I've been painting in all sorts of colors recently, but sometimes it can be nice to return to something more traditional for a spell.
This Thomasville dresser had such great dimensional details, and I knew those would come through with a few coats of Annie Sloan's Old White and a good bit of distressing.
It always helps to start with a piece that was solidly made, and by a furniture maker whose pieces withstand the test of time. Thomasville pieces can look beautiful refinished, but I really feel this piece benefited from some paint.
Sometimes the sides of a dresser can feel neglected and are more of an afterthought, but this piece has great inset panel details.
I also love when a dresser still has the original built ins and dividers. It makes it feel all the more custom.
It's great to have a little spot to throw jewelry or other trinkets [trinkets is my other word for my astute hoarding capabilities...].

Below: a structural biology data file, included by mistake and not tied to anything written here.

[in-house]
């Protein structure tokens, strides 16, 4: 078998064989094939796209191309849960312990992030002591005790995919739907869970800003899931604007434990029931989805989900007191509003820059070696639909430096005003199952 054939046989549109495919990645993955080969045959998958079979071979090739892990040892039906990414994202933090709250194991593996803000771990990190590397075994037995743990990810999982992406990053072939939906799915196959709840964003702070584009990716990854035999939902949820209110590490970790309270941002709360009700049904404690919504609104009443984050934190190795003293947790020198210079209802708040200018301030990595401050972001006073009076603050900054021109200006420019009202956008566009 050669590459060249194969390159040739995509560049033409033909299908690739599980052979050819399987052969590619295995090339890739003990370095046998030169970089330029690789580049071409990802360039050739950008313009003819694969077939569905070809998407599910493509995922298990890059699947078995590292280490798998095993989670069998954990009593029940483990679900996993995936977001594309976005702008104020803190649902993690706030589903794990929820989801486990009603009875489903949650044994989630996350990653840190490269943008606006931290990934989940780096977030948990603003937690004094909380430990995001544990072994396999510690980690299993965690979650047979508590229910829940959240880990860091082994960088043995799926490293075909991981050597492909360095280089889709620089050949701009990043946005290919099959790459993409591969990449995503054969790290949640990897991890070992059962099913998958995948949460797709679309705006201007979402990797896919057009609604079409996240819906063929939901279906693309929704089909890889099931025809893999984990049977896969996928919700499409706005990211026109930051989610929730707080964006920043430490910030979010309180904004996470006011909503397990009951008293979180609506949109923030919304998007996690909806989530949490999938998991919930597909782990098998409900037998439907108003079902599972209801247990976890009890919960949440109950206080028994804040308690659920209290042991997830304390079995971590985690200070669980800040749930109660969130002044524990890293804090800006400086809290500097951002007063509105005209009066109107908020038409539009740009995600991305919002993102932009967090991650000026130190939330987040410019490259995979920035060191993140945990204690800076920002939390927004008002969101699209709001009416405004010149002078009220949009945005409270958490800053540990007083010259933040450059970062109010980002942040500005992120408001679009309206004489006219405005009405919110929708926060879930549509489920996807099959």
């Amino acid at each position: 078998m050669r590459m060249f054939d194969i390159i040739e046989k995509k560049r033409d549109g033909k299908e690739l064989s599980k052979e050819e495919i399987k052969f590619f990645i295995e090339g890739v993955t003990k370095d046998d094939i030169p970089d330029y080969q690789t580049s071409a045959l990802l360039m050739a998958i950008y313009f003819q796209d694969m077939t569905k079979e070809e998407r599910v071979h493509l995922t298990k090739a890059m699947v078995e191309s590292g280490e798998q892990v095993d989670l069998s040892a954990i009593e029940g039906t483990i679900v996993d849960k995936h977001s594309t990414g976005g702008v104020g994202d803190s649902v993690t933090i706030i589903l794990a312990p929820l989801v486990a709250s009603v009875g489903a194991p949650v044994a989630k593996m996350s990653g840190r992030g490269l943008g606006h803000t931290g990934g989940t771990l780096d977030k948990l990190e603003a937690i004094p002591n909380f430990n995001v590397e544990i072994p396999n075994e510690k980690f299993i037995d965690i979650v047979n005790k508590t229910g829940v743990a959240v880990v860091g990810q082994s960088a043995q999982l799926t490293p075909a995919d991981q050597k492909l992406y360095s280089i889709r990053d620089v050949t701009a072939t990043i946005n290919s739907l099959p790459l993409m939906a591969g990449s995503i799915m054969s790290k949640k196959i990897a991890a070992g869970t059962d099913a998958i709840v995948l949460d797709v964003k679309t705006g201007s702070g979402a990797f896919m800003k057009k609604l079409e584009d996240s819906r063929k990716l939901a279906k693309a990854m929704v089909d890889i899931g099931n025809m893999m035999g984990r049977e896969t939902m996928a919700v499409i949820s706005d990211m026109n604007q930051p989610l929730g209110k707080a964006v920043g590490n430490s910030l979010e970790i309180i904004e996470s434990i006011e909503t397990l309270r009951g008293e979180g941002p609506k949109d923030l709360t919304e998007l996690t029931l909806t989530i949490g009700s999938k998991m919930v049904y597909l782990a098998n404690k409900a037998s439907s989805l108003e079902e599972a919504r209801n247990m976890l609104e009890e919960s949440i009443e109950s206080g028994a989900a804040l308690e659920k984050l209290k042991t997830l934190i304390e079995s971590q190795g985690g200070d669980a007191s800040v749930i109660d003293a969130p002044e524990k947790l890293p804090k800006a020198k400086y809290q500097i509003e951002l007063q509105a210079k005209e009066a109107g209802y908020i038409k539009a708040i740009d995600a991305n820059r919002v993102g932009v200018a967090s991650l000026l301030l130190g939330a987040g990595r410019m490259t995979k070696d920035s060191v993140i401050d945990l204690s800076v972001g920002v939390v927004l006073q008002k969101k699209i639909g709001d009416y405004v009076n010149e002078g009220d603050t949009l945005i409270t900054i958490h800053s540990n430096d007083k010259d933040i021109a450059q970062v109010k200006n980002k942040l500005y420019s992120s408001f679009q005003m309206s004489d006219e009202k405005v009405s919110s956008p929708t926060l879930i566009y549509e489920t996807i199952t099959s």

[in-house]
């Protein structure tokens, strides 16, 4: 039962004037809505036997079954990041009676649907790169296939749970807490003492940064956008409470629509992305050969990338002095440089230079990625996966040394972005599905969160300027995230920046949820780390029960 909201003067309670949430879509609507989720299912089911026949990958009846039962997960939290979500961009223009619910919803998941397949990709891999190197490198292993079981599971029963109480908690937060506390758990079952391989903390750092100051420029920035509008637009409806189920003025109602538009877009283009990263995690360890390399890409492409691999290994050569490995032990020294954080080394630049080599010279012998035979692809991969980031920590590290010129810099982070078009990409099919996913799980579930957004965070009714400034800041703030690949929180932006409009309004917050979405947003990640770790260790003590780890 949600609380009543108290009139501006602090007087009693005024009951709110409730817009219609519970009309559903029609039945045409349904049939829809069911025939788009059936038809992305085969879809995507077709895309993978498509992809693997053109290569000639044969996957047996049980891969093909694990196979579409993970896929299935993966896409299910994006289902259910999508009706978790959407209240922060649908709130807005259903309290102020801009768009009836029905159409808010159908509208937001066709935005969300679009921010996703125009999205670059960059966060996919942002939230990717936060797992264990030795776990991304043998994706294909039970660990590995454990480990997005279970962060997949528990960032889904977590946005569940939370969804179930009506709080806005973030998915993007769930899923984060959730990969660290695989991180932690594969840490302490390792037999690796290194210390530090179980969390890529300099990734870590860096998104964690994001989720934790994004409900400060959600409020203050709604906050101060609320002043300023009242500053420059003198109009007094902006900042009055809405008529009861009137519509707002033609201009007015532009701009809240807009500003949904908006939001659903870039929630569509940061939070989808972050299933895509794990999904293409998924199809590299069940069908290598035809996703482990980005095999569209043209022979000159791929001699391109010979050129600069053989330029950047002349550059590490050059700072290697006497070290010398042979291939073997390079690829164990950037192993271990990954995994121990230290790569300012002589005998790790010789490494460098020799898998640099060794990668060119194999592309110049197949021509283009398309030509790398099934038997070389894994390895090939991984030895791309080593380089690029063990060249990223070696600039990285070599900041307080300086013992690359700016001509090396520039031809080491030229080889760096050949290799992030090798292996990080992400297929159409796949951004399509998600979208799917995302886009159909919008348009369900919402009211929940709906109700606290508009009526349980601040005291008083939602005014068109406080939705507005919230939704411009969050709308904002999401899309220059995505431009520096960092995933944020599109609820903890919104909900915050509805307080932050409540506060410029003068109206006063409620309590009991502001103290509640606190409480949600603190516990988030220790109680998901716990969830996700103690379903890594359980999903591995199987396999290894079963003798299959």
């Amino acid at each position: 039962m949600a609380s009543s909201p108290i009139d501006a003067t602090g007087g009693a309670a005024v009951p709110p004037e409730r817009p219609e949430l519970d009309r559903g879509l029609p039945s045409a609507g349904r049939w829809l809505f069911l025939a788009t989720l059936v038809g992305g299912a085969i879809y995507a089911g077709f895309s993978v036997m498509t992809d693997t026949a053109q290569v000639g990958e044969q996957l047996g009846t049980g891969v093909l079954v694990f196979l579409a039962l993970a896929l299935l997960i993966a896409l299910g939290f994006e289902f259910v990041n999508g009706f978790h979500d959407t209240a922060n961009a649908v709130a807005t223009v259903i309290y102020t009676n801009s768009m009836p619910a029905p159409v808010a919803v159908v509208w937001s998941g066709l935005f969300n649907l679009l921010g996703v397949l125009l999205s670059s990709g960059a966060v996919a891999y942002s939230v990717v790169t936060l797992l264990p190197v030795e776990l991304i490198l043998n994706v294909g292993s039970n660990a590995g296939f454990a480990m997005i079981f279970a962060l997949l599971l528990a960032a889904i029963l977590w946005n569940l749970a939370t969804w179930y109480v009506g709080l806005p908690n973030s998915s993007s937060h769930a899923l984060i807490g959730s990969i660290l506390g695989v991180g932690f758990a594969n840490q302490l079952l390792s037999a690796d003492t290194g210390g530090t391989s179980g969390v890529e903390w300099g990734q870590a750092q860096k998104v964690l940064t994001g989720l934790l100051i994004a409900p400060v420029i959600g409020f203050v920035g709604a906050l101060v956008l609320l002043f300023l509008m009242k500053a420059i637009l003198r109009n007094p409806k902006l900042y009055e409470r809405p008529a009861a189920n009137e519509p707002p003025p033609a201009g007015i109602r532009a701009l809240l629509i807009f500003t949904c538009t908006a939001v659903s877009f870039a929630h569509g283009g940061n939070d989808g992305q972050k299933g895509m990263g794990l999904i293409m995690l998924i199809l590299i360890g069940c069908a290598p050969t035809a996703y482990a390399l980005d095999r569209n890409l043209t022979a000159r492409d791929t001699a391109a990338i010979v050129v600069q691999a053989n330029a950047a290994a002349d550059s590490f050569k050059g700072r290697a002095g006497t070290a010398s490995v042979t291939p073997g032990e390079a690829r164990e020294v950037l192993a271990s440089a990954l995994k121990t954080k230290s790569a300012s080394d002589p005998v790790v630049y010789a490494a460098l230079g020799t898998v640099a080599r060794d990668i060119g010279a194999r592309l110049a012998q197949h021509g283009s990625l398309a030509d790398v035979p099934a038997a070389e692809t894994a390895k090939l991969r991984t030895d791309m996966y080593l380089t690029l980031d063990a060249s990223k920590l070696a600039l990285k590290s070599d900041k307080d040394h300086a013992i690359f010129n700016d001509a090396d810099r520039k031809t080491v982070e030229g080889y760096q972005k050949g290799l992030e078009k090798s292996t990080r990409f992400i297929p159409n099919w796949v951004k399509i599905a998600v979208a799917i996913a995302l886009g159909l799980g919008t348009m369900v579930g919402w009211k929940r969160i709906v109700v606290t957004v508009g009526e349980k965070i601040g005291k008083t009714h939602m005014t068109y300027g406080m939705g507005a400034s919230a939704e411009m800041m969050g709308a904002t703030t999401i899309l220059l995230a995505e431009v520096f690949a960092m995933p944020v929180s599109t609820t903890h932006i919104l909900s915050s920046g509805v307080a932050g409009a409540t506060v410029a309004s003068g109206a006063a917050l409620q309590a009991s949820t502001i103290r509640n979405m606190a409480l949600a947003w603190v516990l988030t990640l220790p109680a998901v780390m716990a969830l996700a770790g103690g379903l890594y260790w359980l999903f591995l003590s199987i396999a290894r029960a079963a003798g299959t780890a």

Here's a great example of where distressing makes a big difference. These details along the outside edges of the dresser would hardly be distinguishable if not for the distressing work I did. I'm not one to do a lot of heavy distressing, but when I see a piece like this, it's really brought to life with this technique.
The other thing I love about this particular dresser is the varying drawer pulls. These are great quality iron pulls, and their weight and scale work beautifully with this dresser.
I also like that the drawers are different sizes. The top three are all on the smaller side, with the center one being the most petite. Then, there are two double wide drawers that just appear to be smaller by the way the front was designed.
I'm all for using color and creating unique pieces, but having something timeless like this in your home that can be used in virtually any room of your house is worth the investment!